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The Beinisvørð cliffs are the Faroe Islands's second-highest vertical sea cliffs © Erik Christensen, Wikimedia Commons
From the craggy triangular peak, which can be see for miles around, the cliffs plummet vertically to the sea below.
Just before the tunnel at Lopra, take the right turn signed for Víkarbyrgi to reach one of the real highlights of Suðuroy: the breathtaking, 470m-high Beinisvørð cliffs, which are the Faroes’s second-highest vertical sea cliffs.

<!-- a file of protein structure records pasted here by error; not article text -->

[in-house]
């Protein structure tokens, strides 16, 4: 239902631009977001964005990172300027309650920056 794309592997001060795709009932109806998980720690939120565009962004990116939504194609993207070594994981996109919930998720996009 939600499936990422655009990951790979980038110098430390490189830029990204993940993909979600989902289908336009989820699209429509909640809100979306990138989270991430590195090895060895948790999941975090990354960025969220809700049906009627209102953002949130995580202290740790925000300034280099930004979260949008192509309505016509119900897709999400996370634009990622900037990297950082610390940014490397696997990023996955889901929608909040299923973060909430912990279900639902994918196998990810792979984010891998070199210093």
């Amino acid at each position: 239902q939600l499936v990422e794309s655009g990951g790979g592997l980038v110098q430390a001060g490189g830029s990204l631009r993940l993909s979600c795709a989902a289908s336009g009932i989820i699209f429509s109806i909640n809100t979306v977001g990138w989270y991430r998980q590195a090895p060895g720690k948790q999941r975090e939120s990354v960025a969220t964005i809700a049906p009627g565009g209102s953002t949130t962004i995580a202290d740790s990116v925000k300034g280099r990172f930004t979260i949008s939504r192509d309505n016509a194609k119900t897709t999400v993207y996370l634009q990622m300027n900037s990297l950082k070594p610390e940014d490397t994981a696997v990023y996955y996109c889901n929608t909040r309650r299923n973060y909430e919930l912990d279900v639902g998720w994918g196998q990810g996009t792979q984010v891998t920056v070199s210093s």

On their eastern, landward side, the cliffs are denoted by an unbelievably steep grassy slope that soars skywards to the tip of the craggy triangular peak that marks the very highest point of Beinisvørð. From here, the cliffs plummet on their seaward side vertically into the North Atlantic below and can be seen for miles around, totally dominating any view from Lopra and Sumba (and can even be seen from the Smyril ferry as she swings in towards Tvøroyri). Risking life and limb, generations of local men from Sumba have abseiled down the sheer cliff face in search of seabirds and their eggs, which once were an important source of food – tragically, many paid the ultimate price. Over the years, the dramatic nature of Beinisvørð has even inspired several poets, who have used the cliffs as a potent symbol of independence in their work; today they proudly feature on the Faroese 50kr banknote. You can get close to the cliffs on the old Lopra–Sumba road at a spot known as Hesturin (the location of a radio mast at a sharp bend in the road), from where, with care, it’s possible to walk to the cliff edge. From Beinisvørð the road then descends gradually towards the junction for Akraberg and Sumba itself. On the western side of Sumba, there are good views of the verdant slopes of Beinisvørð from just before the tunnel entrance. Alternatively, you can view the cliffs from a distance at Eggjarnar, near Vágur.